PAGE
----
Cold gains might be real gains.
Anyone can warm up and see a notable improvement in how they move. I don’t want to mask the reality of what you’re working with. Let me see the real you. Those hips don’t lie first thing in the morning, or after a full day at the office; neither does that face.
I used to walk first time clients through a low impact warm up before an assessment. The goal was to get blood and nutrients flowing through the body. An increase of body temp and lubrication put them in a more-than ready state. Set someone up for success I thought.
I now begin my assessments without that same preparation. They come in cold. I assess them cold.
Consider what I’m looking for in these assessments. I’m not testing a movement pattern under maximal loads. As in, I’m not testing a 3 rep loaded squat variant, which would likely need some preparation.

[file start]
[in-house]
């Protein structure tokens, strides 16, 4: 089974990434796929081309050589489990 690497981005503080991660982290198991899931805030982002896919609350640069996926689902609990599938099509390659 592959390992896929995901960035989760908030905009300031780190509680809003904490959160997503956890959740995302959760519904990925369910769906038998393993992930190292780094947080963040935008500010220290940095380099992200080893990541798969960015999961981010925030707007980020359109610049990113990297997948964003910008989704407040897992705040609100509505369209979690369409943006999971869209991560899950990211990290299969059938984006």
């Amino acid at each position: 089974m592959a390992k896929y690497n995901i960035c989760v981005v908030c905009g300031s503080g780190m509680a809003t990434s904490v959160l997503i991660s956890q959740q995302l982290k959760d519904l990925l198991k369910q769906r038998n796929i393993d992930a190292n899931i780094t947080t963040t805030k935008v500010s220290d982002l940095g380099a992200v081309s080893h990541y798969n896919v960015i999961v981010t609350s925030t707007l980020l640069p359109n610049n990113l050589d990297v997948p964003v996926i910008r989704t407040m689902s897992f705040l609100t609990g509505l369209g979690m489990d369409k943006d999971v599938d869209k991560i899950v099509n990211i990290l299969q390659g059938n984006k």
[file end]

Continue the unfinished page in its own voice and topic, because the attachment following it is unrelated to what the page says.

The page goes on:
I’m looking at passive and active ranges in their joints. We’re creating a conversation around and evaluating their current level of mobility at these parts. And they’re likely coming in with that cold level when they show up.
I want to know exactly what they’re dealing with day to day, not after an extensive warm up.
During the assessment we can teach the practice that is mobility training and general maintenance. The active portions of the assessment are often the tools I get them to continue practicing. At the end of the assessment they’ll likely be warm and mobility levels may have improved.
Cold improvements in mobility might just show you how effective your training really is.
Emile Maxwell Connaughton